Standard quantitative genetics theory assumes that the phenotype, or trait values of an individual, are affected by its genes and the environment. Environmental effects are usually considered to have no genetic basis, and therefore be non-heritable. However, every individual living in a social environment is affected by the social behaviours of conspecifics, which is partly given by their genotypes. The environment provided by conspecifics is often the most important component of the environment experienced by individuals, frequently having profound effects on trait expression and fitness [19].

The influence of the genotypes of other individuals on the phenotype of a focal individual is referred to as indirect genetic effect (IGE) [4], [8], [20][25] or associative effect [26][28], because a social partner's genes influence the trait indirectly - they are expressed in interacting individuals, not in the individual whose phenotype is observed.

The idea that the phenotype of an individual is affected not only by the genes it carries, but also by the genes of other individuals was proposed already by Hamilton [7] in his theory of neighbour modulated fitness. Further development of this concept was strongly linked with research in the field of parental care [4], [20], [29]. Therefore, IGEs are often illustrated by maternal effects [21], [30], where the phenotype of the mother influences expression of traits in her offspring (for example body size) [31], [32]. Maternal effects result in IGEs whenever the traits contributing to the environment provided by the mother are heritable. Maternal genetic effects often account for as much as half of the variance in characters expressed early in life [21].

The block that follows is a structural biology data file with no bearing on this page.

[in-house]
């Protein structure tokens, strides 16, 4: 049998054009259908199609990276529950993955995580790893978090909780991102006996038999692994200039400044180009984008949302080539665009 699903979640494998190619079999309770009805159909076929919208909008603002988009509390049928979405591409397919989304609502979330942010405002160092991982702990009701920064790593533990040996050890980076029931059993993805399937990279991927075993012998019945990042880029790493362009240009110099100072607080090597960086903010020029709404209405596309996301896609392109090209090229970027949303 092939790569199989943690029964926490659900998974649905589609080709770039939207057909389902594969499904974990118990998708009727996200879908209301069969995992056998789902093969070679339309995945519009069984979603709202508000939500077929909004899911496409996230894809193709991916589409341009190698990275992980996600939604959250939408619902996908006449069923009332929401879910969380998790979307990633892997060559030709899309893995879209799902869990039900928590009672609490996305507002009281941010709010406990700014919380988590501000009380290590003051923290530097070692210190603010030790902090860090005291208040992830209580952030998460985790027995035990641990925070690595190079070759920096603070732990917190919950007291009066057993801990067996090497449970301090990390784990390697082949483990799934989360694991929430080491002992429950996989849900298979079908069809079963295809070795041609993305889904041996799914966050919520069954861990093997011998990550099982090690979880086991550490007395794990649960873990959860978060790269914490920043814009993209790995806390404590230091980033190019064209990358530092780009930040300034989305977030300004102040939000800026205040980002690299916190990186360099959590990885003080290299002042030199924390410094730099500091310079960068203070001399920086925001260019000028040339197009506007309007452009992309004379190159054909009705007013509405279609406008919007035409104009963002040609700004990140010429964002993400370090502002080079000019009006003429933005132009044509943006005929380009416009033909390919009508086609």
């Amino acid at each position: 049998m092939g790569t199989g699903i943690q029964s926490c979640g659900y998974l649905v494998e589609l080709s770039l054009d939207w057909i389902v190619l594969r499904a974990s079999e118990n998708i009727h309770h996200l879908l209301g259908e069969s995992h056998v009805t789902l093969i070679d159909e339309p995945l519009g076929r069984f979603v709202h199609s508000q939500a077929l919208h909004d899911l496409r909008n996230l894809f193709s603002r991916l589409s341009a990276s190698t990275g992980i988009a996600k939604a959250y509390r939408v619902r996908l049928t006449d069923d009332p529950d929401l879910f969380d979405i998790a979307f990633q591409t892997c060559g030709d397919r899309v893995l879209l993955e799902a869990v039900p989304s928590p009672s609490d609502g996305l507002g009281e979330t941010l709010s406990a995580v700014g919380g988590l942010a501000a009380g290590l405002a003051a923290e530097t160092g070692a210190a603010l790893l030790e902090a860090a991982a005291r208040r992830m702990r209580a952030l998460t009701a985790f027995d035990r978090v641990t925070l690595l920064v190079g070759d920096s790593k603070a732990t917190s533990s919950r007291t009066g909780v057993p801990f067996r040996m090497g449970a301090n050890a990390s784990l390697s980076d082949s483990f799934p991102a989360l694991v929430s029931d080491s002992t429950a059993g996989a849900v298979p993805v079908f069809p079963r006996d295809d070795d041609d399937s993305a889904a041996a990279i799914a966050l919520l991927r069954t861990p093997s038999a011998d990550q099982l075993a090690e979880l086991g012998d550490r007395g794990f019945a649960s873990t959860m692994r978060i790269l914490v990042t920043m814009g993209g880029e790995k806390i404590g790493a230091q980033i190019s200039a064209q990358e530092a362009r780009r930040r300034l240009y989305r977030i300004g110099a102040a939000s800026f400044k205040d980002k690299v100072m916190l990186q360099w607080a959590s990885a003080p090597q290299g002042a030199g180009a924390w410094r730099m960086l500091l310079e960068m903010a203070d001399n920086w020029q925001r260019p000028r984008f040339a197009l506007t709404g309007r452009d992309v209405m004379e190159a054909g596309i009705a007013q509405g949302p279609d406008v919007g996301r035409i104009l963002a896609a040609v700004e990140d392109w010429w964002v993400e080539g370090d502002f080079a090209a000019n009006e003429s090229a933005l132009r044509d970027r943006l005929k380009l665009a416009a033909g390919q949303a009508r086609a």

However, social interactions among individuals are ubiquitous and IGEs are not limited to interactions among relatives [33]. Often, unrelated individuals interact and these interactions may strongly influence their respective phenotypes [34]. Behaviours such as aggression, cooperation and courtship are common examples of such interactions [18], [27], [35], [36]. Even the behaviour of primitive organisms, such as bacteria and amoeba, is affected by genes expressed in other individuals [37], [38].

There have been very few studies of IGEs within social groups [39]. In Drosophila melanogaster, the genotypic composition of social groups (single versus mixed genotypes) was shown to affect expression of clock genes, genes for pheromonal profile on the cuticle and mating frequency [40]. Several recent empirical studies have mapped the quantitative trait loci (QTL) for maternal genetic effects and other IGEs [34], [41][44], shedding light on the genetic architecture underlying IGEs.